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Sports And Autism

Sports and Autism

There are numerous therapies dedicated to improving the communication, cognitive, and motor skills of children with autism. As the child progresses in developing and enhancing these skills, parents and caregivers alike should not forget that therapies should also be fun. Keeping the therapies light and stress-free accommodates the child’s learning all the better.

One form of therapy for a child with a developmental disability is sports. Allowing the child to participate in fun games will pave the way for new life experiences and at the same time further enrich motor, communication, and coordination skills. But not all sports games can be beneficial to a child with autism. Parents and caregivers should always be careful as to which sports to encourage.

In choosing what sports the child should be exposed to, here are some pointers:

    1. The developmental age and not the physical age of the child should always be a priority.
    2. Assess the child’s interest in the game. If possible, allow the child to be part of the decision-making process.
    3. Preparing the child prior to the actual gameplay will help in lessening anxieties and avoiding overpowering the child’s interest by giving complex instructions all at the same time. Visual cues, video modeling, and the use of social stories will aid in the description and the explanation of the game rules.
    4. Initially, choose a sport that focuses on the individual play while still being part of a team. Karate and swimming are great examples. Children involved in these sports are part of a team and yet they perform as individuals.
    5. Choosing a sport that has “routines” is best for a child with autism. It will help the child focus on his own body and enhance his or her coordination skills.
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An example would be a child’s involvement in karate lessons. The different steps or poses to be learned can be seen as routines in the sense that the child would do the same steps over and over again, usually at the same time and in the same order.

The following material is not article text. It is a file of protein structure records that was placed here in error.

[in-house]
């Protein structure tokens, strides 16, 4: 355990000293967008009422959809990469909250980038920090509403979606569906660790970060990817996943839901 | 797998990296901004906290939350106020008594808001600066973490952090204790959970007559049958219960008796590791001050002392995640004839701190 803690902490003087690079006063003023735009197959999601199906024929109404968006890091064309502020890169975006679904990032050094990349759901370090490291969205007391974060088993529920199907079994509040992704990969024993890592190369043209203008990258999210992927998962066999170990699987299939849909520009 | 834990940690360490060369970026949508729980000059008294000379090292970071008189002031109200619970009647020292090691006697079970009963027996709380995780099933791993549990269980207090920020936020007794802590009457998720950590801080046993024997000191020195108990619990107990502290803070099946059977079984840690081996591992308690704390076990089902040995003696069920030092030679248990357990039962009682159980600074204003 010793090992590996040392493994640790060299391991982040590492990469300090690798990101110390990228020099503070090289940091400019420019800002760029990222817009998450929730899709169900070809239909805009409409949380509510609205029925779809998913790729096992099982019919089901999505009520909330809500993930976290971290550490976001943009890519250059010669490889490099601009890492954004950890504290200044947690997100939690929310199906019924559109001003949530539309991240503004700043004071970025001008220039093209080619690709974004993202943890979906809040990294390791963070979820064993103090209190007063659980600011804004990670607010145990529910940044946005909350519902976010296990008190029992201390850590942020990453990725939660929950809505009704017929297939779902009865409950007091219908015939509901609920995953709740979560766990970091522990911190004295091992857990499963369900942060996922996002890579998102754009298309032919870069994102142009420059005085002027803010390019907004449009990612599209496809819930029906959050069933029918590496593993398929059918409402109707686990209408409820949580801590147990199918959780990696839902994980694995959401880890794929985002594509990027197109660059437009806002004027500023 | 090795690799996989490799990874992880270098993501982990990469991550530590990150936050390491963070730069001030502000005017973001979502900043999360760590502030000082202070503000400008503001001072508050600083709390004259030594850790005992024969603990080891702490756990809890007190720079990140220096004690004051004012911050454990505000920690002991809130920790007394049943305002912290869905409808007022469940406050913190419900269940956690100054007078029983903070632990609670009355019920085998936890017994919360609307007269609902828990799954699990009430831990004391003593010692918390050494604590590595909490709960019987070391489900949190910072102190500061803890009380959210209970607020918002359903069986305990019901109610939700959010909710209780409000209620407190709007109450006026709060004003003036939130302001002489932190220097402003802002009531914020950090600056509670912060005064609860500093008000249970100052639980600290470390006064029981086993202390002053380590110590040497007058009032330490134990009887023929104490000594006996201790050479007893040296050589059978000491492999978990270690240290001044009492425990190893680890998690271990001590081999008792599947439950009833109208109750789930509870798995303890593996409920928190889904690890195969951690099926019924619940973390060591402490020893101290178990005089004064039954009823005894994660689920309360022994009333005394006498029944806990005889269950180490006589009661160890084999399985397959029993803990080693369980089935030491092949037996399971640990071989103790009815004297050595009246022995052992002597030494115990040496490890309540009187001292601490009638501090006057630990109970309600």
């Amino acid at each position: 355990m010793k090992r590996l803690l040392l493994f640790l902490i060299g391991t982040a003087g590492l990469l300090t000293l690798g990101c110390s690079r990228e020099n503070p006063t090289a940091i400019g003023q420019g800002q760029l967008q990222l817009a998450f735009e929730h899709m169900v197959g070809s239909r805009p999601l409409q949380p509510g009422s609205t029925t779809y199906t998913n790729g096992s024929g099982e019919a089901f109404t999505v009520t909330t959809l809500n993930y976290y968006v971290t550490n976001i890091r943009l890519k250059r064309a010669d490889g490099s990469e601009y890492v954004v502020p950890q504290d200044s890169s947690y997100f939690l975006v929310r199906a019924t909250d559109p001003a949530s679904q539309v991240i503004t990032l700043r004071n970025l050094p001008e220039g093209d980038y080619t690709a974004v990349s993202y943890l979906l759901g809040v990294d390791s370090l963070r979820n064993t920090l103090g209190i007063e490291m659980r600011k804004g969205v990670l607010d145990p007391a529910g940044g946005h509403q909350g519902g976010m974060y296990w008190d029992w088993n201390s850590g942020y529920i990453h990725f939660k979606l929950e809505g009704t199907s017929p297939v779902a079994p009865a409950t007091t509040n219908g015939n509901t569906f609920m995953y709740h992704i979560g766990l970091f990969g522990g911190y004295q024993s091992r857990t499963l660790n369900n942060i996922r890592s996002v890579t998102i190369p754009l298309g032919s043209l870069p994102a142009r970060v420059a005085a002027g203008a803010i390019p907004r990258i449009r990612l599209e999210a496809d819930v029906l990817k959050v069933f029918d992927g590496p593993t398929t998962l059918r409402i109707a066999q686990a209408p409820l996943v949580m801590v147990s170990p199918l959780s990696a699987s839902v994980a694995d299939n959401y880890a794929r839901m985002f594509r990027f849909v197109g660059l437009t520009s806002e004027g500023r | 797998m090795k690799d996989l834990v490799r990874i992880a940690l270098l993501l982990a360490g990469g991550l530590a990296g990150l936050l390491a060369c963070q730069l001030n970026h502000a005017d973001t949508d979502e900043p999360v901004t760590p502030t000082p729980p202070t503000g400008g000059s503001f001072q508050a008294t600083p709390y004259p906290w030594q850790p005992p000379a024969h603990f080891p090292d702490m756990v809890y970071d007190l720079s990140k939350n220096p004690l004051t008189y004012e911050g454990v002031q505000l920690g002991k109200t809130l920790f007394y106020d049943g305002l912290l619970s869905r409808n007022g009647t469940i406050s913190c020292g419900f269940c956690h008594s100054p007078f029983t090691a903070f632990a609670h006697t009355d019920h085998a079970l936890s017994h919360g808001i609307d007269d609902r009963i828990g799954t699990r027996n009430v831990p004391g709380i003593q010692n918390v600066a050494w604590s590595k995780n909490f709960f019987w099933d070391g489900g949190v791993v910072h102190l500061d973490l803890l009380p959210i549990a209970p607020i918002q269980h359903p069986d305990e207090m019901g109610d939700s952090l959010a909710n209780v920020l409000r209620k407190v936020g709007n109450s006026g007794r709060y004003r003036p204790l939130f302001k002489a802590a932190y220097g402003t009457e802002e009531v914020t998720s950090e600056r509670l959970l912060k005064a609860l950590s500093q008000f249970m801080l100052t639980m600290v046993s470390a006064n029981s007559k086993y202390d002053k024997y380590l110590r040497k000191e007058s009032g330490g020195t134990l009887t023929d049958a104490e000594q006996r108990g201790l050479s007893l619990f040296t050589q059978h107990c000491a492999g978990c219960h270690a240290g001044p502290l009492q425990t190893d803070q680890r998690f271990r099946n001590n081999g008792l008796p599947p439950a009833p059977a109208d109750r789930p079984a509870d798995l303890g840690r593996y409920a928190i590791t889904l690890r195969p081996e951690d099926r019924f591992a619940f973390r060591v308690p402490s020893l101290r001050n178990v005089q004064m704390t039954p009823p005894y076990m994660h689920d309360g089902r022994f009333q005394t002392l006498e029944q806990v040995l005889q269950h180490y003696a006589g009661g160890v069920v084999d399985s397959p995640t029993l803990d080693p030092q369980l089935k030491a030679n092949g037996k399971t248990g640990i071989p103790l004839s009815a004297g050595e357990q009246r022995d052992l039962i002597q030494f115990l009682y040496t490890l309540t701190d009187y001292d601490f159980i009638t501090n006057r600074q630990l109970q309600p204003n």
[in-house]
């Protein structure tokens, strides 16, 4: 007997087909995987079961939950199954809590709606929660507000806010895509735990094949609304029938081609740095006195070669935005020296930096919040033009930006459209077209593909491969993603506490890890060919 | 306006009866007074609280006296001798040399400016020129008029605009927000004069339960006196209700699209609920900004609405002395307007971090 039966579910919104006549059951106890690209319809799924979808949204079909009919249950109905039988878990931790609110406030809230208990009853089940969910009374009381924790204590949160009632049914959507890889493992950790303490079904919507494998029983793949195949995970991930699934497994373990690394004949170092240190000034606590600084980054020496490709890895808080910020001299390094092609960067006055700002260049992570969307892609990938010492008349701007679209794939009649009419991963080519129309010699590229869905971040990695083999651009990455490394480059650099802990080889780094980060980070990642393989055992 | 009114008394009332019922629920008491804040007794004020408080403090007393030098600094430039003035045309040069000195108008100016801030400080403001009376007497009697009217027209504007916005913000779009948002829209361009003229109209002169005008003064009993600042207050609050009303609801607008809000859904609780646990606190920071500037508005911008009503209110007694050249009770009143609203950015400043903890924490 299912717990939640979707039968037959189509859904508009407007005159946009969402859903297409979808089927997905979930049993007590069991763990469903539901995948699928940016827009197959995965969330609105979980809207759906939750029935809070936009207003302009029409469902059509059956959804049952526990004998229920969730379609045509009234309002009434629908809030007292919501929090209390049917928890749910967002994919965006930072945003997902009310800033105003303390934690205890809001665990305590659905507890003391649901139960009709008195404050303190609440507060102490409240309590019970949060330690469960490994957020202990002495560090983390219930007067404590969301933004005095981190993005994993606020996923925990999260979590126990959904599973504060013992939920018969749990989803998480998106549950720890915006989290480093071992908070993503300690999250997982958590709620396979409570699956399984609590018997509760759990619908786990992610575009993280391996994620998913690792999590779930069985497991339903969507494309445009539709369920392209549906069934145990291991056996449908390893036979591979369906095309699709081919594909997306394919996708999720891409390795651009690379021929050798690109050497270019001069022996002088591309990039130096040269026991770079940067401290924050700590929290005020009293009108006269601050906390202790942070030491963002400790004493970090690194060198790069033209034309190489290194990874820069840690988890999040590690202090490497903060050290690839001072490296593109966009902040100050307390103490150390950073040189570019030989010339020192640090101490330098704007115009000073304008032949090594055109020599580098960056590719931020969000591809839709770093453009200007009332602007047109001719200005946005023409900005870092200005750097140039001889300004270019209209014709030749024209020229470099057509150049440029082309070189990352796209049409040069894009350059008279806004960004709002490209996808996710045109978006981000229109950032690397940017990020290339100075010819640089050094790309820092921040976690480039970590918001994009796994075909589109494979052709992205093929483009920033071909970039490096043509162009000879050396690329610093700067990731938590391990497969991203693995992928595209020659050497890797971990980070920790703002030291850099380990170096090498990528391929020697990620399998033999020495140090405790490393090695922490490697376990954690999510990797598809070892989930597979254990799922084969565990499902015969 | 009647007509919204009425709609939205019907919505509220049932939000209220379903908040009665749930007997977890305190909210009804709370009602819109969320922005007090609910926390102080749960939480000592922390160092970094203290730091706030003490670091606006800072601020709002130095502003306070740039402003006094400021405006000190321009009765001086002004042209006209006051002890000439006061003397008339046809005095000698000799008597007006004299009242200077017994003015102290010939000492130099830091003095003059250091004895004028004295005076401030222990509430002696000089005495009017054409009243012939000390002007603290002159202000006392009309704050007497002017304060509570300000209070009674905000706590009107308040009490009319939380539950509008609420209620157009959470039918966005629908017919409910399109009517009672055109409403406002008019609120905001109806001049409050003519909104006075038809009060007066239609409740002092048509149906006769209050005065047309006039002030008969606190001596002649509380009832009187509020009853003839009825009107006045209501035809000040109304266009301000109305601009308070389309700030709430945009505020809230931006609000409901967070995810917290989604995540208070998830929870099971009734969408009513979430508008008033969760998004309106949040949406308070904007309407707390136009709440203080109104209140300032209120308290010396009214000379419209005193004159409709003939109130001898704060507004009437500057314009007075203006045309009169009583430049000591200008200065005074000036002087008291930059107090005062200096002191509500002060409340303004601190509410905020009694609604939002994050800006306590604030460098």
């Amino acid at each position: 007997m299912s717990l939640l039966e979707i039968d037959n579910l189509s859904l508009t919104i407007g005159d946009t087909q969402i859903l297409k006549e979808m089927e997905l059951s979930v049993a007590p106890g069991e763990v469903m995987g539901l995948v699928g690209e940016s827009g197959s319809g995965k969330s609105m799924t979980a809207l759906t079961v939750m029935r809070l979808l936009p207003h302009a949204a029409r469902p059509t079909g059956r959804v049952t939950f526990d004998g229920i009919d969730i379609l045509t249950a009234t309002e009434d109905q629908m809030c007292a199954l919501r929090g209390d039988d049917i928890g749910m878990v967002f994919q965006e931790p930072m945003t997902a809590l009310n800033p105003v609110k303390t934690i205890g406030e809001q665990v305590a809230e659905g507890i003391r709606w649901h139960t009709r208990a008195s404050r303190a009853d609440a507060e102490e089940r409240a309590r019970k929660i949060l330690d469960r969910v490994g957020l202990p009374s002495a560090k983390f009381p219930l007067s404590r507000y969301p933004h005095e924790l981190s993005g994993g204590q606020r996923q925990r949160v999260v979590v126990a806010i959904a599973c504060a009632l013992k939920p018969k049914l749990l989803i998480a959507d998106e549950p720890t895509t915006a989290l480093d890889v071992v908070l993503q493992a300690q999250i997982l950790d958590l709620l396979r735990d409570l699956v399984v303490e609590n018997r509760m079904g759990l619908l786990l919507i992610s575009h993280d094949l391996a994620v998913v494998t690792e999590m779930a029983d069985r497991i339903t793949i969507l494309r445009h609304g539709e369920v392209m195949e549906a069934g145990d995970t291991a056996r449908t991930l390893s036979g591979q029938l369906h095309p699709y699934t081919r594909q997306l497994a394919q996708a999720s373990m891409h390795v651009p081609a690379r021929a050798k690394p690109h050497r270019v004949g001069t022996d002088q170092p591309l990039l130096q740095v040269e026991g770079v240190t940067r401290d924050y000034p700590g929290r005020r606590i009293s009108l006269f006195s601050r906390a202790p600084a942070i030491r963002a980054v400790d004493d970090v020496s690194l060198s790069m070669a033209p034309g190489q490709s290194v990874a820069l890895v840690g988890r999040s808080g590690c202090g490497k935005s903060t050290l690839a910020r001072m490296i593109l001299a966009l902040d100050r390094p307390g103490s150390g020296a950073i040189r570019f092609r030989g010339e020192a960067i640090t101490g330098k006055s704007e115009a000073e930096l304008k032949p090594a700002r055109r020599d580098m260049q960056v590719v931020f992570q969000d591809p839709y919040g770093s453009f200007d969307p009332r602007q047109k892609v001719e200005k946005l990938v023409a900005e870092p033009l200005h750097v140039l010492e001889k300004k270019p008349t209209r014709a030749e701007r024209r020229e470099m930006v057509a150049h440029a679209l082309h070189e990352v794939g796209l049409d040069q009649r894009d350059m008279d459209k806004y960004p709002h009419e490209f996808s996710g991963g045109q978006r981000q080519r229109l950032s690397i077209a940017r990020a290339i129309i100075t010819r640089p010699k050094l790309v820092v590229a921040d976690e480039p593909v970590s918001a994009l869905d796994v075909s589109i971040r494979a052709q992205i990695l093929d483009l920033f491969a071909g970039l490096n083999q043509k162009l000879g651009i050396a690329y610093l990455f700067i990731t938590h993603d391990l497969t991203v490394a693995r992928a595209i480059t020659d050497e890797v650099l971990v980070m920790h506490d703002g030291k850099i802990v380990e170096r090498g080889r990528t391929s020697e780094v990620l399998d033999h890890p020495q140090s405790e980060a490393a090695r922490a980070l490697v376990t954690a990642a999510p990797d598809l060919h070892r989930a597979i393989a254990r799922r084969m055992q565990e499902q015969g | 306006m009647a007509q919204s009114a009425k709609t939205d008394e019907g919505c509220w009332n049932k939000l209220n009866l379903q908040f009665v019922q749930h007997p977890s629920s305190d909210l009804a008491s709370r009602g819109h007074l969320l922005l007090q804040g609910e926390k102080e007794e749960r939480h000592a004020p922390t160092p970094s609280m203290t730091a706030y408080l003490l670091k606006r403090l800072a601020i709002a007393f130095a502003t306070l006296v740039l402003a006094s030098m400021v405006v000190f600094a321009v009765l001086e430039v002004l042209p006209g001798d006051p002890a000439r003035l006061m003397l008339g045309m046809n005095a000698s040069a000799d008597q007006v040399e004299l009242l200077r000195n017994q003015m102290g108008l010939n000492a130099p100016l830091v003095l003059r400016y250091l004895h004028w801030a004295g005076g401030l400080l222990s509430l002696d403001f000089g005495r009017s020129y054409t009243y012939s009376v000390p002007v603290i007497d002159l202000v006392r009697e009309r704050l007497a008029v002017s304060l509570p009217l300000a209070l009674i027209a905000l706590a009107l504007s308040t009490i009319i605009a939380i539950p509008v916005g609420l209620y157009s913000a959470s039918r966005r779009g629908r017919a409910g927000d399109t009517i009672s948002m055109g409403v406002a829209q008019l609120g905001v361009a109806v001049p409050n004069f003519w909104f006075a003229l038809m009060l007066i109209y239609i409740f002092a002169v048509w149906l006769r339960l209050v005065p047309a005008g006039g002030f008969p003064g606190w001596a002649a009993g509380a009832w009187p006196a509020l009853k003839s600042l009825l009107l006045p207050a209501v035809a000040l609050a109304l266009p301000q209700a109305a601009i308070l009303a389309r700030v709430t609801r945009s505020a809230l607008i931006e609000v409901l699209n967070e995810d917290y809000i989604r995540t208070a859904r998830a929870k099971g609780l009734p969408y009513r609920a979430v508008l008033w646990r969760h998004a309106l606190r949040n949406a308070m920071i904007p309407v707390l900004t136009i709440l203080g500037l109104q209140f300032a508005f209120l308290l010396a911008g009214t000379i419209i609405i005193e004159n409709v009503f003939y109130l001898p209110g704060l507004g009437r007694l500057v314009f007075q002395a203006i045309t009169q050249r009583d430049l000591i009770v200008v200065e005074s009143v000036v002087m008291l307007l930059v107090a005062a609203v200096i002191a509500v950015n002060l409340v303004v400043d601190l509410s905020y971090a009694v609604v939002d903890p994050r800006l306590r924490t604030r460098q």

Children with autism can sometimes be irritable and develop hypersensitivity to noise and touch interaction. These things may lead them to be aggressively defensive or throw tantrums. Letting the karate instructor know about these and other risks can aid in his or her therapy.

  1. If possible, have someone do one-on-one sessions with the child regarding the sports program first. These will track the progress of the child in terms of game familiarization and readiness. Gradual introduction to group play is a must to prevent overwhelming the child.
  2. Support the child in the field of sports that he or she chooses. By letting the child know that everyone is encouraging him or her to excel and enjoy the game, the child will eventually gain self-confidence that can be a good foundation in the child’s transition to adulthood.
  3. Letting the instructors or people in charge know the special needs of the child with autism will help prepare them in handling possible difficulties that may arise during the course of the play. It will also assist them in teaching the child in the manner that is best for the child.


Sport and Dev. sportanddev.org Sport in the United Nations Convention on the Rights of Persons with Disabilities. Retrieved August 31, 2001, from http://assets.sportanddev.org/downloads/34__sport_in_the_united_nations_convention_on_the_rights_of_persons_with_disabilities.pdfn the United Nations

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Being an RBT for me was extremely fun because where were you going to find a place where you can be completely silly without having to worry what people thought about you? This was the only job that made me feel like I could make a dramatic difference while being myself.

I also liked to be surrounded by people that had the same goals of wanting to help kids and the teamwork made the job much easier and more enjoyable.

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Changes from being able to utter 3-4 words where they can only make a syllable from when they started, the behavior decreases in which kiddo that used to engage in 30-40 0 self-harm to only half, learning how to wait during games, table work where they use to swipe and drop to the floor if they had to.

My favorite was when the parents would tell us what amazing progress they were making at home. I used to tear up and felt for these parents so much because it was already difficult for them and now, they can trust and rely on ABA and the therapists knowing their goal was ours.

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